Visual Cryptography (VC) is perceived and studied as a perfect combination of secret sharing and digital image processing. The basic idea of VC is to split original secret image into several partitions which are also called shares. VC schemes include basic VC, grayscale VC, colour VC and multi-secret VC etc. Despite the security nature of VC in secret sharing, one of the common problems of current application of VC shares is that it lacks authentication. Previous related researches have proven the possibility of VC cheating through different methods. Attackers are able to complete both cheating and modification on VC process without being noticed by VC participants. Currently available authentication schemes for VC are derived from the view of utilizing additional shares and blind authentication. This research analyses effective authentication methods using 2D barcodes and embedding binary codes into VC shares for authentication purpose. A scheme of embedding 2D barcodes into VC shares to prevent cheating will be presented to enhance the use of VC in implementation. The embedding process includes four steps: resolution adaption, image matching and replacement, barcode selection and secret recovery. The aim of this research is to propose a method of embedding 2D barcode into VC shares, thereby strengthening the cheat prevention ability of VC shares by applying the security feature of 2D barcode into VC. As an international standard of reading guidance for the blind people, Braille has been widely used as an effective communication channel. In this thesis, we will also explain Braille encoding and explain how it is applied to handle the authentication problem in VC. Similar to the use of 2D barcode in VC, the utilization of Braille in VC is also attributed to the similarity of structure and construction between Braille cells and VC shares. Even though the research of visual cryptography is based on the combination of image processing and cryptography, knowledge of VC authentication related to digital image processing and cryptography has not been fully utilized in the past years. In this thesis, the analysis of both visual features and cryptographic features of VC will be presented and utilized to assist VC authentication. The visual features of VC in this thesis include moments, histogram, centroid, entropy and Tamura Texture. Compared to those existing methods, the contribution of this research is to propose an authentication scheme of integrate those features with Hash code and digital signature so as to be embedded into VC shares.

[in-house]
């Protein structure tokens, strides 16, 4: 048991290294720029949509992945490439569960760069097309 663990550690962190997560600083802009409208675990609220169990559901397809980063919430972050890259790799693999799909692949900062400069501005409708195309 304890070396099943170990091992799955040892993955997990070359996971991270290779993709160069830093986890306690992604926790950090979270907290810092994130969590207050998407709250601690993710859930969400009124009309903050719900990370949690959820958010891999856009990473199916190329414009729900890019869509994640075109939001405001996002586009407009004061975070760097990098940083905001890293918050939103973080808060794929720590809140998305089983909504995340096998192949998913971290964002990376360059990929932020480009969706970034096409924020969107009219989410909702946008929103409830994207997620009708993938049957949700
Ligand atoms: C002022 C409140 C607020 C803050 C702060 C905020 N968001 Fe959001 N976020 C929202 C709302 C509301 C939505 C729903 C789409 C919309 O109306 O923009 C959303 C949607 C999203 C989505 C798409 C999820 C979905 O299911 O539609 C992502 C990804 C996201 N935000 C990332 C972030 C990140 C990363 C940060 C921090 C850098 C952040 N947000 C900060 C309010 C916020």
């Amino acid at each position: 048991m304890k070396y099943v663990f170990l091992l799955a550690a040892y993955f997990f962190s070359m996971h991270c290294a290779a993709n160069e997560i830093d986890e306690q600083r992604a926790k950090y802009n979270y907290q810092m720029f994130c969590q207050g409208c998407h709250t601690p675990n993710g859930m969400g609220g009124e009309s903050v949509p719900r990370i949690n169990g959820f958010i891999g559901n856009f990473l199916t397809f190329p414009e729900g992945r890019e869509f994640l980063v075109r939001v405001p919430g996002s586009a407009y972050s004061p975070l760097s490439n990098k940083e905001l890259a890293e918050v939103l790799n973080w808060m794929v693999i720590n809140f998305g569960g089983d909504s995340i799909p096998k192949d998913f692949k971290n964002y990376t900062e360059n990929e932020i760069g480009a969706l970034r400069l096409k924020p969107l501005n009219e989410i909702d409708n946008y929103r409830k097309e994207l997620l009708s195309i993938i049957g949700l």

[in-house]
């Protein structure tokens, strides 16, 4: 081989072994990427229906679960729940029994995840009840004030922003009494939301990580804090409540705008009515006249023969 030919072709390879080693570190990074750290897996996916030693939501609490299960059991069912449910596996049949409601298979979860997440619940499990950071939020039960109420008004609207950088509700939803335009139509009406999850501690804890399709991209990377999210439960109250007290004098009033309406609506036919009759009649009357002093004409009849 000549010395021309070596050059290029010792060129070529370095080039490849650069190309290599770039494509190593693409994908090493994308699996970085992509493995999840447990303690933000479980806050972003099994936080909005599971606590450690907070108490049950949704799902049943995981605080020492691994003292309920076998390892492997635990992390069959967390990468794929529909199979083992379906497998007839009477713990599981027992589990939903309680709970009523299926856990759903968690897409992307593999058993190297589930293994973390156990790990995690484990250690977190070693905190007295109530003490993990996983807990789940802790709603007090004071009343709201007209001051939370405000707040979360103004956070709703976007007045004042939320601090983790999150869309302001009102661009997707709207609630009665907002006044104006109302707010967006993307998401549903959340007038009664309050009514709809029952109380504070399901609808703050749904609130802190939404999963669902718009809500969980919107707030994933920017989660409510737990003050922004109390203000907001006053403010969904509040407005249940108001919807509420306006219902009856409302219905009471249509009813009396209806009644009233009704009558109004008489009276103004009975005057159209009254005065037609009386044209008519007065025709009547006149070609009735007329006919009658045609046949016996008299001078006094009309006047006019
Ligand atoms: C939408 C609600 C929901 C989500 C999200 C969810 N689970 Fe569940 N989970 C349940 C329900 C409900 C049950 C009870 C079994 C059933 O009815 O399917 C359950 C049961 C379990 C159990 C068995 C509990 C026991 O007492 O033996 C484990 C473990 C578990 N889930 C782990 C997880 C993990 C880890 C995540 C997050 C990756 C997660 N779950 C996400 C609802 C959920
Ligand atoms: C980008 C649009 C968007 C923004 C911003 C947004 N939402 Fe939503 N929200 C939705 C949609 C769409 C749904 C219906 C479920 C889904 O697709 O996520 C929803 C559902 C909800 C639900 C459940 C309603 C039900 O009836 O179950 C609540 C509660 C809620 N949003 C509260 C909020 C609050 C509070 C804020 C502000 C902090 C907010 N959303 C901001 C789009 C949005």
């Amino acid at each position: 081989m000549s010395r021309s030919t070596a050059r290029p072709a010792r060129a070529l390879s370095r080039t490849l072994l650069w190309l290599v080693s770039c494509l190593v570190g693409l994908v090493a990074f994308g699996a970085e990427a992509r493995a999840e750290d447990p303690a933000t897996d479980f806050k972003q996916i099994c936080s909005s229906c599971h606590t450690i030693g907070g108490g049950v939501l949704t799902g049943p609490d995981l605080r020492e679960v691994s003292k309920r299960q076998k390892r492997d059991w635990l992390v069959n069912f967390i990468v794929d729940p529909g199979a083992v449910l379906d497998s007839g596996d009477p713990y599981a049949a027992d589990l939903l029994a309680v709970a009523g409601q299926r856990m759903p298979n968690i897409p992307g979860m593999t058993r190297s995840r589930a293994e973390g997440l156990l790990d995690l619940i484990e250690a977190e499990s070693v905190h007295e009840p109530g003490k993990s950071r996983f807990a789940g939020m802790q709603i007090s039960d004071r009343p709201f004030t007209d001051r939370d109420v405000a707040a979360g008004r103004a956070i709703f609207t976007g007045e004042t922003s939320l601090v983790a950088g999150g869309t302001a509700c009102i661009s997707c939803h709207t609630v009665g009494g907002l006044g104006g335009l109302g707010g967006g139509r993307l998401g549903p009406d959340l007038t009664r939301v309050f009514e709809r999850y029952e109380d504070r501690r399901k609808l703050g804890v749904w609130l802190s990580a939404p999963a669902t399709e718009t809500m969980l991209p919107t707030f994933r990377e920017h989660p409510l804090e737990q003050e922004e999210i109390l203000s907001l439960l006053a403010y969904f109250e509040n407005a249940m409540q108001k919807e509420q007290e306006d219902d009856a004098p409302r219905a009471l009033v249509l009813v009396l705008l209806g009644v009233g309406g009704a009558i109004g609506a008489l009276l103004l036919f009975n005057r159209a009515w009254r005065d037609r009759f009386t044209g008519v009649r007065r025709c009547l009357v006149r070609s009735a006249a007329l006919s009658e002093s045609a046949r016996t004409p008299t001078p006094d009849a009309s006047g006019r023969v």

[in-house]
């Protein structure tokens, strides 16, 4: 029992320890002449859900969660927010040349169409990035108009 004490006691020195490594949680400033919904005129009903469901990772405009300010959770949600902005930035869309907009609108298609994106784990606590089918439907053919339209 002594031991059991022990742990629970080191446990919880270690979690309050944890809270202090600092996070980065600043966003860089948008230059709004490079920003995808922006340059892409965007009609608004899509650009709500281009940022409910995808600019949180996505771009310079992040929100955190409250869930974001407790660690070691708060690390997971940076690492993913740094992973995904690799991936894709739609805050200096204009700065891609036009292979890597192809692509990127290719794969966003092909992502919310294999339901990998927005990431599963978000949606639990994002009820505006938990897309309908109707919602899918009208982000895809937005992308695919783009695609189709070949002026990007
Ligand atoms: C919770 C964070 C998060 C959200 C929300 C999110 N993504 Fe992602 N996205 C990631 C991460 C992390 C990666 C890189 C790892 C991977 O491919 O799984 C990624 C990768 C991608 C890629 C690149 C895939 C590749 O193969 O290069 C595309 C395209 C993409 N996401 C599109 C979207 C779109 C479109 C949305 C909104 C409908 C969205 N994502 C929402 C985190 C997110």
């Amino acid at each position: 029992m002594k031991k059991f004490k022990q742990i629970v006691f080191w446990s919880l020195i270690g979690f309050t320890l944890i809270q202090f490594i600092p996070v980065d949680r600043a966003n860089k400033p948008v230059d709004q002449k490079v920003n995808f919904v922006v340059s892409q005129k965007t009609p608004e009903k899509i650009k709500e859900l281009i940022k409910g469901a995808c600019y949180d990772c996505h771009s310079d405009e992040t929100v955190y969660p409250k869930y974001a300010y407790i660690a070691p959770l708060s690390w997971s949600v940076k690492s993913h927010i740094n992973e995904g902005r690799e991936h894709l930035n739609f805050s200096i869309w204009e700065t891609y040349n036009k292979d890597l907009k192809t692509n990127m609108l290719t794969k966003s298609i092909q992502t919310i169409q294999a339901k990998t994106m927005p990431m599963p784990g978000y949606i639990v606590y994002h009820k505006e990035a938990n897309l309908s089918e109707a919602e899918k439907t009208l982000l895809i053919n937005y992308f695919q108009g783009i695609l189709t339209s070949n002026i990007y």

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  • No Longer/Not Yet: lacuna and dissemination in practice

    Meyle, Lucy

    Masters thesis
    Auckland University of Technology

    This drawing project presently considers relationships between traditional elements of comics, and provisional, abstract painting. (Apparently) casual gestures are produced by labour-intensive means as ‘printed materials’, that are then dispersed. The concepts of lacuna and dissemination are key to this project for thinking through ideas of dispersion, production, and supplementation. The gaps between words/images and expectation/reality are used to disrupt normative ways of constructing meaning. The project infiltrates the public and the private: traveling into homes, getting lost, destroyed, pinned up, or thrown out. The categories of ‘original’ and ‘reproduction’ are purposefully blurred as a method to challenge the autonomy and value of images. As the work moves out into the world, how might it interact or disrupt an everyday experience in socio-political spaces?

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  • Luxury for oneself or luxury for others? Exploring the underlying emotions behind inconspicuous luxury consumption

    Makkar, Marian

    Masters thesis
    Auckland University of Technology